The Office of Thrift Supervision
As is the case with other US federal bank regulators, the OTS is paid by the banks it regulates. Similar regulatory agencies include the Federal Deposit Insurance Corporation (FDIC) the Federal Reserve System, the Office of the Comptroller of the Currency (OCC) and the National Credit Union Administration. History reveals that, although the OTS started out adhering to stringent regulations, shutting down hundreds of troubled S&L agencies, it later became lax. To increase declining revenues, caused in part by the reduced number of operating S&L agencies, and to counteract competition, the OTS began to market itself to companies as a regulator that was somewhat flexible. One marketing campaign reportedly featured a garden shears poised to cut through a stack of federal regulations – and everyone got the message. It also expanded its scope to include companies that were not banks, and when the financial crisis of 2007-2010 manifested itself, some of the OTS regulated companies that failed included American International Group (AIG), IndyMac, and Washington Mutual.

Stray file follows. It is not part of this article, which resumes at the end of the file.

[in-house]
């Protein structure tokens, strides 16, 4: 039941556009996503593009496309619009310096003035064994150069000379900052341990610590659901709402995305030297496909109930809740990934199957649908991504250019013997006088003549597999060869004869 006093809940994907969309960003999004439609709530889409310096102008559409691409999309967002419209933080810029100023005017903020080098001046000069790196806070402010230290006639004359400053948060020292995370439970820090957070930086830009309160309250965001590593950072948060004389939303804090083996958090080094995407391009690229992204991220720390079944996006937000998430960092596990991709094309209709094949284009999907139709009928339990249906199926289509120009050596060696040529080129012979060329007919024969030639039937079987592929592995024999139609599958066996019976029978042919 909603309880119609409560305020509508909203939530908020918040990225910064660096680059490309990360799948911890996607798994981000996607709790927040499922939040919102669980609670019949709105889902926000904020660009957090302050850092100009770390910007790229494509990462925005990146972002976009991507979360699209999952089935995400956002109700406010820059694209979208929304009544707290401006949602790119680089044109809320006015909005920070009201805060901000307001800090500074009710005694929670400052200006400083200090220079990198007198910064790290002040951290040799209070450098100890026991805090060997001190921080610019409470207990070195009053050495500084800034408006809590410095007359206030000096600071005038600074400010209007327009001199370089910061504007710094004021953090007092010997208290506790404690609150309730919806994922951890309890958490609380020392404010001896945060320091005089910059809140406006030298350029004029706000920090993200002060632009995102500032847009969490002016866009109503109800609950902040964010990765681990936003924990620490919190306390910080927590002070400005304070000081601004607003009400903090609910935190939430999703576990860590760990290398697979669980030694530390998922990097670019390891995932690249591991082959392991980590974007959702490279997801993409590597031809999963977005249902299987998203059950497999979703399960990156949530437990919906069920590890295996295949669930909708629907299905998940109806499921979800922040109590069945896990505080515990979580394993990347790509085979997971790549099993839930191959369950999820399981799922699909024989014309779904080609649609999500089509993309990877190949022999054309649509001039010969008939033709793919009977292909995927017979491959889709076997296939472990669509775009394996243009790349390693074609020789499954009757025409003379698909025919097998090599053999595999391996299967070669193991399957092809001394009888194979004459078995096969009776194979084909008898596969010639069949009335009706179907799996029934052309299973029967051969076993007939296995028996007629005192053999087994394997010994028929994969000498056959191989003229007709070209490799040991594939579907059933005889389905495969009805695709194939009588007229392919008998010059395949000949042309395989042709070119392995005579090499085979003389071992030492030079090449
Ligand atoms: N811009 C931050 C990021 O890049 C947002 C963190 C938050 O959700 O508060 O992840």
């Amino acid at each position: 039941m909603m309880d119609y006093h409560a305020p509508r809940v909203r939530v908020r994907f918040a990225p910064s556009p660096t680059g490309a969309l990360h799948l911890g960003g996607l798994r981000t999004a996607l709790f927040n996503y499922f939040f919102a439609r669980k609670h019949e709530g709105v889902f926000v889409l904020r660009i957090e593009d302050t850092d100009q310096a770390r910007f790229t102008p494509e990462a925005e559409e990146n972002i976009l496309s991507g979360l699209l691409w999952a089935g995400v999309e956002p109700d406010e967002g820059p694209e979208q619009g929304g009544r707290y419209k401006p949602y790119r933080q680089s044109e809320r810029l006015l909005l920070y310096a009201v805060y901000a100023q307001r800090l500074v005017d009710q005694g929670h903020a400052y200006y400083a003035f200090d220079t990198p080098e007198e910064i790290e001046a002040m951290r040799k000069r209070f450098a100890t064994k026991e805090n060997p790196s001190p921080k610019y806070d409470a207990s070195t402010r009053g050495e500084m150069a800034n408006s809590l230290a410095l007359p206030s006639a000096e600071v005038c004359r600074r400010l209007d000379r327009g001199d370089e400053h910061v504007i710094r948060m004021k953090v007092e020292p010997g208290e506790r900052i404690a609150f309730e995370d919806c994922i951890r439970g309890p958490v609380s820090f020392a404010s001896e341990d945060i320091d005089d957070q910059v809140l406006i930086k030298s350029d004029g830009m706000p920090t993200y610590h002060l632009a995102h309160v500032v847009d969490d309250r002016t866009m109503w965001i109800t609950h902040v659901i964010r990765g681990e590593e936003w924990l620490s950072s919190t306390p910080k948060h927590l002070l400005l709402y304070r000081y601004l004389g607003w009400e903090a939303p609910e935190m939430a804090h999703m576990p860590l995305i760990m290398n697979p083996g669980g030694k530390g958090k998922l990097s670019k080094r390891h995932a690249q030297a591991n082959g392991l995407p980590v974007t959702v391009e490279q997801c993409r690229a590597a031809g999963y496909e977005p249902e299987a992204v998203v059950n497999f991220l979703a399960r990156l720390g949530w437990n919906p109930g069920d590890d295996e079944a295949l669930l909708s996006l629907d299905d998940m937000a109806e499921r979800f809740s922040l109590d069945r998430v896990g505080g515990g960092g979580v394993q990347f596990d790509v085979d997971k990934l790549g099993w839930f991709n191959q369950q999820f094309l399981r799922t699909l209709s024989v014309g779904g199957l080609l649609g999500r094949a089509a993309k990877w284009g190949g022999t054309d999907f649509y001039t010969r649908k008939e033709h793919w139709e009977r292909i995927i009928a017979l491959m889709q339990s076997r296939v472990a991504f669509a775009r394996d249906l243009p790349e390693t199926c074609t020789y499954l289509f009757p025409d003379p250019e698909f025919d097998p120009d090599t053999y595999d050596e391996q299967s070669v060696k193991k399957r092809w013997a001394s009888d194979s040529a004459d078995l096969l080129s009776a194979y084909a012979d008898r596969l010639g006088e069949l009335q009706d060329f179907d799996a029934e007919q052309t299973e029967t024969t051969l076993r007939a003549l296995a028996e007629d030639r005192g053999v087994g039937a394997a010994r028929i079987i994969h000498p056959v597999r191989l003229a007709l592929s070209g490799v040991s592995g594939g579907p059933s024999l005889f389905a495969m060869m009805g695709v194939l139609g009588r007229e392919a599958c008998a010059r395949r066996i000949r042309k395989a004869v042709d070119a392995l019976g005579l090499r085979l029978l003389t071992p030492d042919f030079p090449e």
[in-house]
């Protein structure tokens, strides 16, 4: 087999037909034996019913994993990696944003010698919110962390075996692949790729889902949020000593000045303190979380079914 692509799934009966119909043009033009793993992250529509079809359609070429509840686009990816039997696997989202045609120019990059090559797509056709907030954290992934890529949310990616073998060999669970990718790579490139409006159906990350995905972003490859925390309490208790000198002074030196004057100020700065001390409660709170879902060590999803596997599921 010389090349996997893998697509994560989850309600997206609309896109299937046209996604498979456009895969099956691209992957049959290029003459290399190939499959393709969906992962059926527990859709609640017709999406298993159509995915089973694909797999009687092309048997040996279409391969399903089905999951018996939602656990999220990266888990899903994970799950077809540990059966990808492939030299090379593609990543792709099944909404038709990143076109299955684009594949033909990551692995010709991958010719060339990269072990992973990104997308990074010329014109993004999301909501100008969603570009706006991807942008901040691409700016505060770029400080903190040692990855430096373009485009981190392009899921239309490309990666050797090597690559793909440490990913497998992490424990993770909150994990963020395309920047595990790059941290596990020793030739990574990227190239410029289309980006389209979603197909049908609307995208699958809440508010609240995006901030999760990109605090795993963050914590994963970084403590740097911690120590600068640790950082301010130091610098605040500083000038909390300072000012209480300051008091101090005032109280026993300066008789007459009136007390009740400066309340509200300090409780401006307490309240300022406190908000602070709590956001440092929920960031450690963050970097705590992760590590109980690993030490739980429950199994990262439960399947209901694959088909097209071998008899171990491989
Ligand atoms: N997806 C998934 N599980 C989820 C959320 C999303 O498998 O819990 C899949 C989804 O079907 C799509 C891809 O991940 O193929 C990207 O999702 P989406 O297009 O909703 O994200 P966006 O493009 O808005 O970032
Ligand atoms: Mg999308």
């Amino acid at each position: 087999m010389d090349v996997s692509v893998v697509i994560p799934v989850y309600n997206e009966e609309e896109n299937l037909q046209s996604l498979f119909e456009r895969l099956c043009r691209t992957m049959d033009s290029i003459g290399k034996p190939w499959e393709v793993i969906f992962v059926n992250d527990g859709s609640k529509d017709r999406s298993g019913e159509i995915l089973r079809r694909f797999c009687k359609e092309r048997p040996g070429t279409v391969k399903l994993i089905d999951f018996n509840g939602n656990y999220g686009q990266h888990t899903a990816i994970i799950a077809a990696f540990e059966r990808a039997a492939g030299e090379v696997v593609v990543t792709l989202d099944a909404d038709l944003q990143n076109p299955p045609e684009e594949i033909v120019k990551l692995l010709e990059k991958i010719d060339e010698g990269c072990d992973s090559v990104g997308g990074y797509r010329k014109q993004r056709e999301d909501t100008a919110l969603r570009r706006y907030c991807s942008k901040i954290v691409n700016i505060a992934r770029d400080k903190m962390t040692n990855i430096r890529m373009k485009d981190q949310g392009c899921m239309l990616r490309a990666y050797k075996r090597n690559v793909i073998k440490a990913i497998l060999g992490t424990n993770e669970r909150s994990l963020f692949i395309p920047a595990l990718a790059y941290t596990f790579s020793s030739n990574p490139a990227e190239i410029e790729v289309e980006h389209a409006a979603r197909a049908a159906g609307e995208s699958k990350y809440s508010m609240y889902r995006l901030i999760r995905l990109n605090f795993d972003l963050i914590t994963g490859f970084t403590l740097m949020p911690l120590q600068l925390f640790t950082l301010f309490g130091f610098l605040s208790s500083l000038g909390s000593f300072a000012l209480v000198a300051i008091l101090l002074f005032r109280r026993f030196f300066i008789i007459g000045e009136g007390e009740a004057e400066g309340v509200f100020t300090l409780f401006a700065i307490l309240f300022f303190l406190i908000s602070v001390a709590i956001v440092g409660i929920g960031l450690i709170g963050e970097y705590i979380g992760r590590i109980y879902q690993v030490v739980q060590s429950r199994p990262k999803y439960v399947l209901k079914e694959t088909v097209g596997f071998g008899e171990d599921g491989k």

Although the Office of Thrift Supervision continues to function in its regulatory role, calls for reform which started in 2008 with Treasury Secretary Henry Paulson proposing a merger with the OCC, continued with President Obama announcing on June 17, 2009 that he would ask the US Congress to merge the OTS with the OCC, and this was later reinforced by House and Senate proposals along the same lines. As the primary regulator of federal savings associations, or federal thrifts, the days of the OTS may be numbered – but only time will tell if that the proposals will be carried through.